UPDATE: I abandoned this initial approach in favor of a more powerful invariant I worked out after posting. I've detailed that one in an answer below.
I'm new to algorithm correctness proof-writing but am keen to improve my skill there.
I have a first attempt here, but I think I'm missing a final step. The algorithm is for the LeetCode: 11. Container With Most Water problem.
I've shown to my satisfaction that only an "advance the lesser" move at any given point can possibly result in a greater area (water volume), but it feels like I'm missing the part where I can say "therefore this algorithm will always find the maximum".
Any pointers on process, notation, or formalisms is also greatly appreciated. This proof strikes me a bit as "workshop-grade" and I wouldn't mind getting a bit more elegant about it as I do others.
Given an array of non-negative integers hs (heights) where each represents a point at coordinate (i, hs[i]), n vertical lines are drawn such that the two endpoints of line i is at (i, hs[i]) and (i, 0). Find two lines, which together with the x-axis form a container, such that the container contains the most water.
- H - Height
- W - Width
- A - Area
|--W--| | ___ | | | | | | | H | | | | | | +--+--+--+--+ --- 0 1 2 3 4
For example, a maximal cross-section A of H ✕ W = 3 ✕ 2 = 6 is between offsets 1 and 3. Note there's another one of area 6 for range [1..4], so the maximum is not necessarily unique.
The solution approach which seems to work is the following:
Create index variables left (L) and right (R) initially positioned at the extreme left (0) and right (|hs|-1) of array
Calculate the area as A = H ✕ W where H = min(hs[L], hs[R]) and W = R - L and record it as the maximal area so far.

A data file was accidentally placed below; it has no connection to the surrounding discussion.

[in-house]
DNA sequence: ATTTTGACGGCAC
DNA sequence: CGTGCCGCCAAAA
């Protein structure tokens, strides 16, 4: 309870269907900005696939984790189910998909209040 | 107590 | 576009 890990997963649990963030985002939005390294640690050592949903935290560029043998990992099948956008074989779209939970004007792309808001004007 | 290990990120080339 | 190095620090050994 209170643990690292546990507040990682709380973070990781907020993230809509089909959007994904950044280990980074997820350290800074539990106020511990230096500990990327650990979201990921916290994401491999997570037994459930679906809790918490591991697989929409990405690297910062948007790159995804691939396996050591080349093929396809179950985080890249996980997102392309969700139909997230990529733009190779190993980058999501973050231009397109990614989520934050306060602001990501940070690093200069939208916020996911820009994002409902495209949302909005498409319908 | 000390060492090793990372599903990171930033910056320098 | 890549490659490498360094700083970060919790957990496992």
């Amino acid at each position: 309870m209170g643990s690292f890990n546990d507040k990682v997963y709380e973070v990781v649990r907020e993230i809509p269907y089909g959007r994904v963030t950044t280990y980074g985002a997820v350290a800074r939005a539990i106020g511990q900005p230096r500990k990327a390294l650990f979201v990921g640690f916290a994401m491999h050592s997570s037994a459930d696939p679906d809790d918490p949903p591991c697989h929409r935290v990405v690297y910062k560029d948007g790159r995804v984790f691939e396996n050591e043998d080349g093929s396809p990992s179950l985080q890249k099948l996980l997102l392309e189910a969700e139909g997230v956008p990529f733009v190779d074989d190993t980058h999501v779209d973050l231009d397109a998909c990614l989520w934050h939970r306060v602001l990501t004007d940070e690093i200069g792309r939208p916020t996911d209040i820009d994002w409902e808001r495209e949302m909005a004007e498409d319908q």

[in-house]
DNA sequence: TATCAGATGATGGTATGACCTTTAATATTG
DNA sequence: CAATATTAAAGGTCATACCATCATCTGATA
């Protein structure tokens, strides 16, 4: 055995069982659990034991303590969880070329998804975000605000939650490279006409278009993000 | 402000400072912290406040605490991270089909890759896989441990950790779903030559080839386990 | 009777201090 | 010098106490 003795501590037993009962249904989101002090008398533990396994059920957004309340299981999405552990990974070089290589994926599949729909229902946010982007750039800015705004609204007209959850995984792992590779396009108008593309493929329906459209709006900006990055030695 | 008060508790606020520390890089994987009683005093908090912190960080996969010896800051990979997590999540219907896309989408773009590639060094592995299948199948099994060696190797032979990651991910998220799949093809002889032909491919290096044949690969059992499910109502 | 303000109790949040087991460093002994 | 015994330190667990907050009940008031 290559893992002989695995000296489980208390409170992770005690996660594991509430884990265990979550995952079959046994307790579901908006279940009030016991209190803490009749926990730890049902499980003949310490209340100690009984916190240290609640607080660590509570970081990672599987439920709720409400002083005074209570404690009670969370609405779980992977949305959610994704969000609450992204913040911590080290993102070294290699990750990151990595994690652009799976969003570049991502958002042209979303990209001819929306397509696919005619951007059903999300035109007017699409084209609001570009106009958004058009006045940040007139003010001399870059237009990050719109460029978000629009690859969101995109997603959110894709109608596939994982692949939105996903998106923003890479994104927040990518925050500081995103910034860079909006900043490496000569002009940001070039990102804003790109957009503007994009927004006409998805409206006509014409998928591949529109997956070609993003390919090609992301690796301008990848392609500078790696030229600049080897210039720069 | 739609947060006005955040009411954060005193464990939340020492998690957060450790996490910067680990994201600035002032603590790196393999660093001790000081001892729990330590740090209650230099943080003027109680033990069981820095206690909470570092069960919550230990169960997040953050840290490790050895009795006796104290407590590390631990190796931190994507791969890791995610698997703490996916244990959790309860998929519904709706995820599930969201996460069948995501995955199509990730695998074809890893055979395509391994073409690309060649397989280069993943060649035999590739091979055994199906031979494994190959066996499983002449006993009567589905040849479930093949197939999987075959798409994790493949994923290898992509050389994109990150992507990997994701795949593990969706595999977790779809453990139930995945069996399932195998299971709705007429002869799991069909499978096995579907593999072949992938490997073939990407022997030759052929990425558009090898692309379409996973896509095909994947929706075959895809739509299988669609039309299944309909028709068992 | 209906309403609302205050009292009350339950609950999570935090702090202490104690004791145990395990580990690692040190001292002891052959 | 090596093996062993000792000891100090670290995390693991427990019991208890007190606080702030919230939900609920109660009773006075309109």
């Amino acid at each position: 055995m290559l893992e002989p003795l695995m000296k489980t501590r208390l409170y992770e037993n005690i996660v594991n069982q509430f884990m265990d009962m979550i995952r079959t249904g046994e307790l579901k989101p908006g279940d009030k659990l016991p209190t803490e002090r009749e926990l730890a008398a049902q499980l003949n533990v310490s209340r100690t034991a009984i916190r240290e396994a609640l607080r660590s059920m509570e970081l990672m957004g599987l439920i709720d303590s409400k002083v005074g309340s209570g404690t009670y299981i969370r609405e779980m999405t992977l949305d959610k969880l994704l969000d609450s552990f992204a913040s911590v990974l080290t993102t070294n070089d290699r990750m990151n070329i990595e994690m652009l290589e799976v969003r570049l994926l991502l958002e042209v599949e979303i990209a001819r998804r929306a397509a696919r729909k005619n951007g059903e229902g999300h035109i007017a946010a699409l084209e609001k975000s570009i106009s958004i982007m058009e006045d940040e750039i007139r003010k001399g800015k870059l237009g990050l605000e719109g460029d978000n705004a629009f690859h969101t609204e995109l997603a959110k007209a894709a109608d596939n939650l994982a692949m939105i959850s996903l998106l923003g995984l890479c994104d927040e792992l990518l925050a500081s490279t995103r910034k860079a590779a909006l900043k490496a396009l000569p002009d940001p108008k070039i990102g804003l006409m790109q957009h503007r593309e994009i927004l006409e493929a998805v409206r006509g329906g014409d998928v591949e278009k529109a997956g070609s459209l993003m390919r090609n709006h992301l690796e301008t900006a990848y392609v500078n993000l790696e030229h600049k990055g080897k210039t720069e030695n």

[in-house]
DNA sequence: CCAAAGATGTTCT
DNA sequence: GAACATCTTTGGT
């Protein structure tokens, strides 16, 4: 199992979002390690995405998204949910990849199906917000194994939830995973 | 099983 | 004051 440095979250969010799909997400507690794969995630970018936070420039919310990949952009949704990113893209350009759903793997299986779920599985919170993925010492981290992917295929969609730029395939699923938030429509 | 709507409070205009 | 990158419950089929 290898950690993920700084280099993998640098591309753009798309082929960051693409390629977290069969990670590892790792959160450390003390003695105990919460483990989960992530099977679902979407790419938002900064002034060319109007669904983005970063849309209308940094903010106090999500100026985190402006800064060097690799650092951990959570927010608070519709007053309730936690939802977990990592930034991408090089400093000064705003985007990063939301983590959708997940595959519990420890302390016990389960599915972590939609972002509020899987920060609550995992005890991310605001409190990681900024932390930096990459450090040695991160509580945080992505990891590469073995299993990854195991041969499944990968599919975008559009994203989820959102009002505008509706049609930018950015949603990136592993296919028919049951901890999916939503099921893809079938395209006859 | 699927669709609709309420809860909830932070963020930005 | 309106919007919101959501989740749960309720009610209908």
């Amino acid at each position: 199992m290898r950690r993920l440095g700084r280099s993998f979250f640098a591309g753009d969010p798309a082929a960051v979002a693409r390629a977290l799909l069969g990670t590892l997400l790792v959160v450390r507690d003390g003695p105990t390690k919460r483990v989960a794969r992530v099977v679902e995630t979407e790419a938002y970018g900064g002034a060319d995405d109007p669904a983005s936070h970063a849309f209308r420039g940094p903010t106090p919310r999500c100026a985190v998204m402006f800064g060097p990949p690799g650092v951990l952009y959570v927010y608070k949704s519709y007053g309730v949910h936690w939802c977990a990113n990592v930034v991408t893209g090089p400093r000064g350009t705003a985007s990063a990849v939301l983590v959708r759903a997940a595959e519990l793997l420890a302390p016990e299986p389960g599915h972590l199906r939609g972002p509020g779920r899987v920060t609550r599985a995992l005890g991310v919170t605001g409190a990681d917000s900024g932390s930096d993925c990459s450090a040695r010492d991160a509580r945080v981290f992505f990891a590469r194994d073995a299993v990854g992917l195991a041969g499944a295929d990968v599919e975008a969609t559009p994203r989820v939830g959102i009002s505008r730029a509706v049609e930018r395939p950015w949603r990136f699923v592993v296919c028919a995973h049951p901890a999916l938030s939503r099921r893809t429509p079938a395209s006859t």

Move the lesser of L or R toward the other.
Repeat until R == L, then return the maximum recorded.
Code would look something like this in Python
def max_water(hs): L, R = 0, len(hs) - 1 max_A = 0 while L < R: A = min(hs[L], hs[R]) * (R - L) max_A = max(max_A, A) if hs[L] <= hs[R]: L += 1 else: R -= 1 return max_A
My proof approach is to show that only advancing the lesser-height index can possibly increase the current area. The thing I don't quite get is whether this proves correctness; my sense is I'm missing a last step:
There are four possible cases produced by choosing to advance the lesser or greater-height index (toward the middle) and whether the "advanced-to" height is greater or lesser that the prior. For concise expression, I use L and R to represent the heights of those two positions:
Case 1: Advance greater, new height is greater
|-----W-----| | | | ___ | | | | H | ... | | | +--+--------+ --- L ... R' R L < R, advance R to R', R' > R then: * H' = H -- because L is unchanged and L = H is still the upper bound. * W' < W * => H' ✕ W' < H ✕ W * => A' < A
Case 2: Advance greater, new height is lower (or equal).::
|-----W-----| | | | ___ | | | | H | ... | | | +--+--------+ --- L ... R' R L < R, advance R to R', R' <= R then: * H' <= H -- H' cannot be greater than it was because L = H is still an upper bound. * W' < W * => H' ✕ W' < H ✕ W * => A' < A
Case 3: Advance lesser, new height is lower (or equal).::
|-----W-----| | | ___ | | | H | | ... | | +--+--------+ --- L L' ... R L < R, advance L to L', L' <= L then: * H' <= H * W' < W * => H' ✕ W' < H ✕ W * => A' < A
Case 4: Advance lesser, new height is higher.::
|-----W-----| | | | ___ | | | | H | | ... | | +--+--------+ --- L L' ... R L < R, advance L to L', L' <= L then: * H' > H * W' < W * => H' ✕ W' is either <, =, or > H ✕ W * => A' <, =, or > A
So the only way an area greater than the current area can possibly be found is by following the "advance the lesser" policy. All the other cases lead to a reduction in area.
What I'm not seeing is how that necessarily guarantees this algorithm will find the maximum.